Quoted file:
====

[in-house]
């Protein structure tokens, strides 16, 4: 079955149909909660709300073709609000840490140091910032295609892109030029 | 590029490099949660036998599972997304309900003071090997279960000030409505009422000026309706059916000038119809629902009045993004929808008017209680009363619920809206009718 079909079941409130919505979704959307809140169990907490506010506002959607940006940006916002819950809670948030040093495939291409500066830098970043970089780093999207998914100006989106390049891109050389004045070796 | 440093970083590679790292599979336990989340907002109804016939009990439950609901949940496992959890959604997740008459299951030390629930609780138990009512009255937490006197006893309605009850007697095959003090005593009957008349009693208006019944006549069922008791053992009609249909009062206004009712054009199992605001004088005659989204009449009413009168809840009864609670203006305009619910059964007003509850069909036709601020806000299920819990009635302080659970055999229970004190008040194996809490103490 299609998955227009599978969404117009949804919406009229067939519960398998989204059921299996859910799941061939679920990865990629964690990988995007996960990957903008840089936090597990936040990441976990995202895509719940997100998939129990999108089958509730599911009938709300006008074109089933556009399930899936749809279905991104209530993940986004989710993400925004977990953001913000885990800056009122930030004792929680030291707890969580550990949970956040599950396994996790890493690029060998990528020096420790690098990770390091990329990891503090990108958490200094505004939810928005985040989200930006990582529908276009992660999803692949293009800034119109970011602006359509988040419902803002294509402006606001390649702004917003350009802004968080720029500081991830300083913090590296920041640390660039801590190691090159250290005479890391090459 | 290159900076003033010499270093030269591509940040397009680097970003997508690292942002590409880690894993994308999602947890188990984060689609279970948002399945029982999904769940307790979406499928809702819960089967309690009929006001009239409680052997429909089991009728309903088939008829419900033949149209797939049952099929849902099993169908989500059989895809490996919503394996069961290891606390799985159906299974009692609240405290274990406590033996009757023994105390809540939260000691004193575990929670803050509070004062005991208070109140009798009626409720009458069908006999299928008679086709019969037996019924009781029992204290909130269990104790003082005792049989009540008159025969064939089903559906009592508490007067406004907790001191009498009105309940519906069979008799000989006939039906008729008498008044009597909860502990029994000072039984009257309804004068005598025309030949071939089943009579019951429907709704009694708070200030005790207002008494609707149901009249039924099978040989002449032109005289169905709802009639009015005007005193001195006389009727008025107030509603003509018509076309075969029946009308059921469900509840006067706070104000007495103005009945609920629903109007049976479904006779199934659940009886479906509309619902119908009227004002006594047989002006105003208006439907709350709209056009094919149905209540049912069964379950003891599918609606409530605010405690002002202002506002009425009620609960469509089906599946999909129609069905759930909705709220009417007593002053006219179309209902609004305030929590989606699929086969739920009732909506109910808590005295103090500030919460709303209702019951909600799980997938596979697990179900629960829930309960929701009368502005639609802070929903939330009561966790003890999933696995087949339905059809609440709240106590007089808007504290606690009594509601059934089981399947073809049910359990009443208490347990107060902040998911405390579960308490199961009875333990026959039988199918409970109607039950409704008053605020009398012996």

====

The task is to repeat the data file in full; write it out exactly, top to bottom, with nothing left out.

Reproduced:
[in-house]
């Protein structure tokens, strides 16, 4: 079955149909909660709300073709609000840490140091910032295609892109030029 | 590029490099949660036998599972997304309900003071090997279960000030409505009422000026309706059916000038119809629902009045993004929808008017209680009363619920809206009718 079909079941409130919505979704959307809140169990907490506010506002959607940006940006916002819950809670948030040093495939291409500066830098970043970089780093999207998914100006989106390049891109050389004045070796 | 440093970083590679790292599979336990989340907002109804016939009990439950609901949940496992959890959604997740008459299951030390629930609780138990009512009255937490006197006893309605009850007697095959003090005593009957008349009693208006019944006549069922008791053992009609249909009062206004009712054009199992605001004088005659989204009449009413009168809840009864609670203006305009619910059964007003509850069909036709601020806000299920819990009635302080659970055999229970004190008040194996809490103490 299609998955227009599978969404117009949804919406009229067939519960398998989204059921299996859910799941061939679920990865990629964690990988995007996960990957903008840089936090597990936040990441976990995202895509719940997100998939129990999108089958509730599911009938709300006008074109089933556009399930899936749809279905991104209530993940986004989710993400925004977990953001913000885990800056009122930030004792929680030291707890969580550990949970956040599950396994996790890493690029060998990528020096420790690098990770390091990329990891503090990108958490200094505004939810928005985040989200930006990582529908276009992660999803692949293009800034119109970011602006359509988040419902803002294509402006606001390649702004917003350009802004968080720029500081991830300083913090590296920041640390660039801590190691090159250290005479890391090459 | 290159900076003033010499270093030269591509940040397009680097970003997508690292942002590409880690894993994308999602947890188990984060689609279970948002399945029982999904769940307790979406499928809702819960089967309690009929006001009239409680052997429909089991009728309903088939008829419900033949149209797939049952099929849902099993169908989500059989895809490996919503394996069961290891606390799985159906299974009692609240405290274990406590033996009757023994105390809540939260000691004193575990929670803050509070004062005991208070109140009798009626409720009458069908006999299928008679086709019969037996019924009781029992204290909130269990104790003082005792049989009540008159025969064939089903559906009592508490007067406004907790001191009498009105309940519906069979008799000989006939039906008729008498008044009597909860502990029994000072039984009257309804004068005598025309030949071939089943009579019951429907709704009694708070200030005790207002008494609707149901009249039924099978040989002449032109005289169905709802009639009015005007005193001195006389009727008025107030509603003509018509076309075969029946009308059921469900509840006067706070104000007495103005009945609920629903109007049976479904006779199934659940009886479906509309619902119908009227004002006594047989002006105003208006439907709350709209056009094919149905209540049912069964379950003891599918609606409530605010405690002002202002506002009425009620609960469509089906599946999909129609069905759930909705709220009417007593002053006219179309209902609004305030929590989606699929086969739920009732909506109910808590005295103090500030919460709303209702019951909600799980997938596979697990179900629960829930309960929701009368502005639609802070929903939330009561966790003890999933696995087949339905059809609440709240106590007089808007504290606690009594509601059934089981399947073809049910359990009443208490347990107060902040998911405390579960308490199961009875333990026959039988199918409970109607039950409704008053605020009398012996």